Inviting Disaster: U.S. Increased Asbestos Imports in 2018

Inviting Disaster: U.S. Increased Asbestos Imports in 2018

The United States is the only developed country in the west that has not banned asbestos. Over 55 other nations have made the import and export of this dangerous carcinogen completely illegal. Numerous studies have proven that there is no safe way to use asbestos, which causes the deadly cancer mesothelioma, lung cancer and asbestosis.

Given these hazards, it is frustrating to read the latest figures from the U.S. Geological Survey (USGS). This report shows that U.S. asbestos imports doubled from 2017 to 2018. We must ask why the United States has not only failed to ban asbestos, but increased the amount that has been brought into the country.

Knowing full well the public health risks, an increase in asbestos imports into our country seems completely nonsensical.

Sad Statistics

Asbestos has not been mined in the United States since 2002. The demand for asbestos has decreased both internationally and in the U.S. because of its well-known extreme health hazards. All of the asbestos used in the United States in 2018 was mined in and imported from Russia and Brazil.

These imports totaled 750 tons, which was more than twice as much asbestos as was imported in 2017. The USGS report noted that companies may be saving some of this asbestos to be used in the future.

All of these asbestos purchases were made by companies in the chlor-alkali industry, which manufactures diaphragms needed to make chlorine. But asbestos is also imported in other products that are produced in countries that do not have a ban. These goods include brakes, plastic used to make gaskets, wallpaper, tile and knitted fabrics.

The USGS report also states that because of the health risks of asbestos, many companies have found substitute materials that serve the same function but are much safer for employees and consumers’ health. Sadly, the chlor-alkali industry has resisted taking that action.

Behind the Times

Worldwide consumption of asbestos decreased to less than 1 million tons in 2018. This is an encouraging step, since the figure had been 2 million tons in 2010. The Supreme Court of Brazil banned all uses of asbestos in 2017, yet the sole producer of asbestos in Brazil was defiant. The company has taken the matter to court, suggesting asbestos is not banned in all Brazilian states.

After a year’s-long battle between consumers and companies, Canada successfully banned the import and export of asbestos and products that contain asbestos in 2018. Despite the risks, Canada had been a primary exporter of asbestos until a Quebec mine closed in 2011. The government has admitted it was wrong to defend asbestos as safe, and it has since started the badly needed process of removing asbestos from public buildings and homes.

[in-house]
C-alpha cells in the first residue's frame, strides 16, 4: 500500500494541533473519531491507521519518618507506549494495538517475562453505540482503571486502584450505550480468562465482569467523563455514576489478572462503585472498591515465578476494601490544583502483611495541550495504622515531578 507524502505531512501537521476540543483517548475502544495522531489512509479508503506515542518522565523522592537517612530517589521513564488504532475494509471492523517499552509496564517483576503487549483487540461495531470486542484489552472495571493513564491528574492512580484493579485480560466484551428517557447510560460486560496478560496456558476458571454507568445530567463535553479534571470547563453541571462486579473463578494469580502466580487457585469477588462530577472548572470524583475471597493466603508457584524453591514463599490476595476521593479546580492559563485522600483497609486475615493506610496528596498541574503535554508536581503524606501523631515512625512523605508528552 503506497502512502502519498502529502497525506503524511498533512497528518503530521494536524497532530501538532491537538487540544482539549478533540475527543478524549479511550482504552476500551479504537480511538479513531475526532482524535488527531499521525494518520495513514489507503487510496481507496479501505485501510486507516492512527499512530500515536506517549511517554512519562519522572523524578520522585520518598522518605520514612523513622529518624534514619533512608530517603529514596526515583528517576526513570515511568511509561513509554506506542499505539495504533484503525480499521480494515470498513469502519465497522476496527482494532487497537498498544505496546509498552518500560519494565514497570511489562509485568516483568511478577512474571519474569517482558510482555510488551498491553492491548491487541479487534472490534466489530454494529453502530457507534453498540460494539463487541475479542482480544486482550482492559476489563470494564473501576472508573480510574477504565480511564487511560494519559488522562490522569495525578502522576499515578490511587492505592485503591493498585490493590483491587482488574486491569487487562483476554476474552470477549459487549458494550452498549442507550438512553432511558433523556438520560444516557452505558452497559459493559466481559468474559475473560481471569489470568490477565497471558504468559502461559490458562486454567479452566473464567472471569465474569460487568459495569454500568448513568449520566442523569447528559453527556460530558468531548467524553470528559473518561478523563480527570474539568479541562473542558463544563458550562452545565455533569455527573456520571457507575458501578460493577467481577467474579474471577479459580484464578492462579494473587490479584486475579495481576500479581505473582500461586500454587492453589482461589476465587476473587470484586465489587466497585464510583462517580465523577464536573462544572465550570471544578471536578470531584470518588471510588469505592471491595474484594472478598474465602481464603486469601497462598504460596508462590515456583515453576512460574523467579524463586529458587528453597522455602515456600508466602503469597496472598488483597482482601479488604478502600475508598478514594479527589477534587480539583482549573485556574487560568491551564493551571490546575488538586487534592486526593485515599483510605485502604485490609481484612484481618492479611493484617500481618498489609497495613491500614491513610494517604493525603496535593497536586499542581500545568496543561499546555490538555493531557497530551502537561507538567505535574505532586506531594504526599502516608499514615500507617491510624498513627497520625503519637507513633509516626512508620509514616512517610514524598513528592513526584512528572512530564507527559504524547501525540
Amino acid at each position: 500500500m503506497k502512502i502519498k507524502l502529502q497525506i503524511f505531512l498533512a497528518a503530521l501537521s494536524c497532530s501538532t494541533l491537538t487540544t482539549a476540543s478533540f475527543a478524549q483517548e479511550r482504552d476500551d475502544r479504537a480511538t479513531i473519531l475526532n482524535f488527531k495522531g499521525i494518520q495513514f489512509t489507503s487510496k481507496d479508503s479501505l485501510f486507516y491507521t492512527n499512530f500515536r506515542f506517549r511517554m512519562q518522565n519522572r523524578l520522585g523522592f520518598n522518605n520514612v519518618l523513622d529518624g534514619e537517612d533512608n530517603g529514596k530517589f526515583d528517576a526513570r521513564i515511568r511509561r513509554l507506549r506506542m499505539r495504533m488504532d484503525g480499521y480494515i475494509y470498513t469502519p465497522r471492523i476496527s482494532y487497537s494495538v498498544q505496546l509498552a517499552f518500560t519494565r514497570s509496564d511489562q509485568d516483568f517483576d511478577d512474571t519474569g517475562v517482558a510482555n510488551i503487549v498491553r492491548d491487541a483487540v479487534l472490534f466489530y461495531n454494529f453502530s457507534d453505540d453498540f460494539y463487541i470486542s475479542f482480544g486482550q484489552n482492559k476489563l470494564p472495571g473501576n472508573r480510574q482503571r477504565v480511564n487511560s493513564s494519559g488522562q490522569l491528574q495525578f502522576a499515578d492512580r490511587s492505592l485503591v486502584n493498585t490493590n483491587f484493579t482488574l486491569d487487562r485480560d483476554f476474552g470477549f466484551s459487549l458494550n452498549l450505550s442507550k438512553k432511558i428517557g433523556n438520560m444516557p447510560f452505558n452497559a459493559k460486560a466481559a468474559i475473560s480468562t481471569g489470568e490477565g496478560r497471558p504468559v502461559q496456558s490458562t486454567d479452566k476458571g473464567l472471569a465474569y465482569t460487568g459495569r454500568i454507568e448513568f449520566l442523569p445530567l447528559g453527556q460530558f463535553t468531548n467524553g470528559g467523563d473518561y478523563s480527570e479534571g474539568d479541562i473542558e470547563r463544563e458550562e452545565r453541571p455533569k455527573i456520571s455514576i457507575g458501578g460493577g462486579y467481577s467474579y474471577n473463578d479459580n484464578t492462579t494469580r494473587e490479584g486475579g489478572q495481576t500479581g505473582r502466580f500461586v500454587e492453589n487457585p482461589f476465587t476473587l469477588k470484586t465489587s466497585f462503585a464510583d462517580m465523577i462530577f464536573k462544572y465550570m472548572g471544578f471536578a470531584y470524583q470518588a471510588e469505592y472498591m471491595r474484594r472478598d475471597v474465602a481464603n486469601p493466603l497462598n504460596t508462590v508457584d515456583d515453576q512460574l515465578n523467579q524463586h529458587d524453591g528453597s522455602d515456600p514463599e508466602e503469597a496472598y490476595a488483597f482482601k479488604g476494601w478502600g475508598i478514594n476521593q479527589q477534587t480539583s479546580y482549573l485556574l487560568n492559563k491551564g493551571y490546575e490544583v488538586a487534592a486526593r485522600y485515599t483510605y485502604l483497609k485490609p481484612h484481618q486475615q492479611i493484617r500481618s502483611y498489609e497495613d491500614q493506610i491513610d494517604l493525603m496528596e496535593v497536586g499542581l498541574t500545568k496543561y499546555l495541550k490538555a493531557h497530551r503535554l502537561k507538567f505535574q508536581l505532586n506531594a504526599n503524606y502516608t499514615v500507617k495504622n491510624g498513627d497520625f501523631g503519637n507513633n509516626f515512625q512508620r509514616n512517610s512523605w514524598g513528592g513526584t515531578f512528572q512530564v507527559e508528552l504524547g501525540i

Worldwide Workplace Hazard

According to the World Health Organization (WHO), exposure to asbestos causes one out of every 3 deaths from workplace-related cancers. Canada enacted its asbestos ban after the carcinogen was proven to be the primary cause of workplace deaths. More than a third of these fatalities were related to asbestos. Such deaths will likely increase for several years after the ban, because the effects of asbestos exposure take decades to appear.

According to the National Cancer Institute (NCI), people in a range of careers are at risk for exposure to asbestos. Those in construction are particularly vulnerable, including people who do insulation work and drywall removal. Asbestos is still used in some building supplies and can easily become airborne when buildings are renovated.

Others at higher risk include auto mechanics, since asbestos may be in materials used to make brakes. Firefighters are also vulnerable to mesothelioma, since asbestos can be released into the air when buildings are burned or demolished.

Figuring the Fatalities

The end result of asbestos exposure is truly sobering. The carcinogen causes a total of 39,000 deaths in the United States every year, according to a study by Jukka Takala, President of the International Commission of Occupational Health (ICOH). His work uncovered an annual 34,270 lives lost to lung cancer, 3,161 to mesothelioma, 787 to ovarian cancer, 443 to larynx cancer and 613 to chronic asbestosis.

With statistics like these, it is clear that the United States must stop importing asbestos and force the chlor-alkali industry to focus on materials that do not pose a danger to human health. Consumers must demand that the United States join the growing number of nations that have enacted a strict ban on this carcinogenic killer.